Kate Chopin’s Story of an Hour and William Faulkner’s A Rose for Emily
The literature world is both quite interesting and impressive, and this is quite evident through the comparing and comparison of these two major vivid literature pieces namely Kate Chopin’s “Story of an Hour” and William Faulkner’s “A Rose for Emily”. This essay is a presentation of a precise analysis regarding the present fictional works of the two authors through both comparing and contrasting the works as well as the identification of the different fictional elements that have been used in the two literary works.
It is worth noting that in the two stories, oppression and unhappy relationships from the male figures were duly presented and while Mrs Mallard was forced into a marriage that was not capable of fulfilling her desires for freedom, Emily, on the other hand, was condemned and forced by her father so as she does not marry. While Mrs Mallard felt tied to the husband, not because of the absence of “love from him” but rather due to not feeling free in the marriage, she thought of being free on the realization that she will no longer be having a husband (Chopin, 2018, p.1). On the other hand, Emily is known to have had a partner whom she did not want to be with and even who was not attracted towards women.
One of the notable similarities between The Story of an Hour and A Rose for Emily is that the themes presented by both authors in the two stories are indeed similar. It is important to note that the two stories are known to discuss descriptions of “women with their numerous problems” that they encountered in the different societies that they stayed in. Based on the two stories, it is quite evident that women were regarded as being the “second-class” citizens and as a result, they were known to encounter lots of complicated issues and were even repressed. For instance, both stories assert that during the era of the “Post-Civil War”, husbands were known to have been supervising women who lacked the permission of doing their will without being asserted by their respective males as a result of the “Napoleonic Code”. As a result, it was ascertained that each of the major characters from the two stories wished to get their freedom using several ways or methods. It is ascertained from the two stories that the men who prevailed in the lives of the women did not allow them to make viable decisions during the times that they lived.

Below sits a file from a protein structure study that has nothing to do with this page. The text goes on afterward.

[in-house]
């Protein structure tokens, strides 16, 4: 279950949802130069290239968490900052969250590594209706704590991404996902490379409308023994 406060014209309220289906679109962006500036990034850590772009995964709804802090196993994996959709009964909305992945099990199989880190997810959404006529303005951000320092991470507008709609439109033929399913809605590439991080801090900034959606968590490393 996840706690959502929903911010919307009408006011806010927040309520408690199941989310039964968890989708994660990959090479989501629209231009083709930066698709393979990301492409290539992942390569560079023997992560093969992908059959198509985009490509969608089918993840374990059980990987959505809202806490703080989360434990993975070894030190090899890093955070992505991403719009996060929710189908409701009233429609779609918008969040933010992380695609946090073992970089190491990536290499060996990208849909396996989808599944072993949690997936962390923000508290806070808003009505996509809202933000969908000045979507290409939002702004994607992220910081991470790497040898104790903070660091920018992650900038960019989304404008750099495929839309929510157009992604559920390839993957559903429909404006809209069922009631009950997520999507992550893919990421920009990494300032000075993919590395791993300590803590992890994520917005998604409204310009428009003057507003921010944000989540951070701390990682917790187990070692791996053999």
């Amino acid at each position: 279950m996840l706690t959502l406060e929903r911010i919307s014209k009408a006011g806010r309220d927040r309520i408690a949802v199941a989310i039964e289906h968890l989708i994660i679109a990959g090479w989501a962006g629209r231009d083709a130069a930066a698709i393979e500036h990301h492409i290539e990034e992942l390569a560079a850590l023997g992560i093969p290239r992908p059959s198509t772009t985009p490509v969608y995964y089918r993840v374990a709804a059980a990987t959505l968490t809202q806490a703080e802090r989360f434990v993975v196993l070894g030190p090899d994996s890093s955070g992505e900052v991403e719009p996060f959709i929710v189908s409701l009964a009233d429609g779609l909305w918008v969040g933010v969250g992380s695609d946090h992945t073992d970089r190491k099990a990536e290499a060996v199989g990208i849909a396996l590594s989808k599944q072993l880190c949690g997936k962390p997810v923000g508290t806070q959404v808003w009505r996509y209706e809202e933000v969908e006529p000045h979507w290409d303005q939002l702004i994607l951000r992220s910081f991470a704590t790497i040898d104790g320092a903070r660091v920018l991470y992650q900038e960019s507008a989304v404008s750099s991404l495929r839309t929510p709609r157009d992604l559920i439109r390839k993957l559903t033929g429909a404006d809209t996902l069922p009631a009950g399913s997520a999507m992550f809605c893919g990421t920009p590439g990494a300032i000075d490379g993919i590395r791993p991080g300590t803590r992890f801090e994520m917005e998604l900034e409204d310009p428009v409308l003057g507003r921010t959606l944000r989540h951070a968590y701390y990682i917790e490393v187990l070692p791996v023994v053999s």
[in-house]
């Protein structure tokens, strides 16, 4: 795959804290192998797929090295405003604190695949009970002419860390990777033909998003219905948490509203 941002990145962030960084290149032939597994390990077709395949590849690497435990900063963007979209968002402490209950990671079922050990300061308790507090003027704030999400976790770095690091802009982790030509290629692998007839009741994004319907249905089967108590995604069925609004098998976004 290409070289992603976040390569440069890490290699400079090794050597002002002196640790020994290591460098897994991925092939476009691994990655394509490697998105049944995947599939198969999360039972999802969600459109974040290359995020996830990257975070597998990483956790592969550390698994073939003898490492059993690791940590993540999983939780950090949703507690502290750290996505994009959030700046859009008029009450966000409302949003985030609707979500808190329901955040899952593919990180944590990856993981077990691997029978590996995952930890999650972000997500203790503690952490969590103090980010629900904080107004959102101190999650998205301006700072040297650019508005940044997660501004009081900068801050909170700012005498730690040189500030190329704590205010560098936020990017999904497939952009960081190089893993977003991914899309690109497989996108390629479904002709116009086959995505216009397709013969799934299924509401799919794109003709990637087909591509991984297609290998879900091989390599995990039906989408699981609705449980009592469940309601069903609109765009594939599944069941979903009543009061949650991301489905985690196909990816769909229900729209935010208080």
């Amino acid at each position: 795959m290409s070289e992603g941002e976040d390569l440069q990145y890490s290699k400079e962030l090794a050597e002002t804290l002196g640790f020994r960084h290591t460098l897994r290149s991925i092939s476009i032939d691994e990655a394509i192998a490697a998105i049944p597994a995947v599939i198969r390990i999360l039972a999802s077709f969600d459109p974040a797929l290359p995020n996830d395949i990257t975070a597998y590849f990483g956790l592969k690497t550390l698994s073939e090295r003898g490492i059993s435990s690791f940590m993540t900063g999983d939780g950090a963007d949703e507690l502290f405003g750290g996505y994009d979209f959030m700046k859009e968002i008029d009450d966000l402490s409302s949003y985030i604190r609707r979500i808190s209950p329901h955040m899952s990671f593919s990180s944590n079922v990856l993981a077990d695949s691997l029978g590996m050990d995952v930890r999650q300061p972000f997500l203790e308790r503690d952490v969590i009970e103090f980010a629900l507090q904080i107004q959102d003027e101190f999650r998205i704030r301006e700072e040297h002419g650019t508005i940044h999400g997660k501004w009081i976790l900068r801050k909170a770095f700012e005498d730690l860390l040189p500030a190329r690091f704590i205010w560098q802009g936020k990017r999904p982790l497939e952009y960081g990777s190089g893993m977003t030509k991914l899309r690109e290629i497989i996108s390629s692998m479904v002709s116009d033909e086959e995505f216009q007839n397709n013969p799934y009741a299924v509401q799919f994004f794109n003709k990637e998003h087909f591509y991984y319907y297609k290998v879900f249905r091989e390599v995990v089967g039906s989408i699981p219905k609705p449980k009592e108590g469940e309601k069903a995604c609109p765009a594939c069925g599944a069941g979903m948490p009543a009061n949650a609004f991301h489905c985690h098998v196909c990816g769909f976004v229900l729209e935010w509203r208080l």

It is worth noting that in both “A Rose for Emily” and “The Story of an Hour”, the authors in the two stories used similar literary elements and these include among others foreshadowing, symbolism, as well as the “substantive meaning” associated with titles which were quite essential and relevant for taking readers in unexpected and ironic conclusions. Based on the backgrounds of both William Faulkner and Kate Chopin, it can genuinely be concluded that the authors faced numerous situations like political and social issues which occurred at that time (Faulkner, 1970, p.1). One of the major similarities or standard features between the two stories is, therefore, the fact that women were not only the major characters but also the two females namely Mrs Mallard and Emily in the short stories above were connected through the results that were expected from them by the society.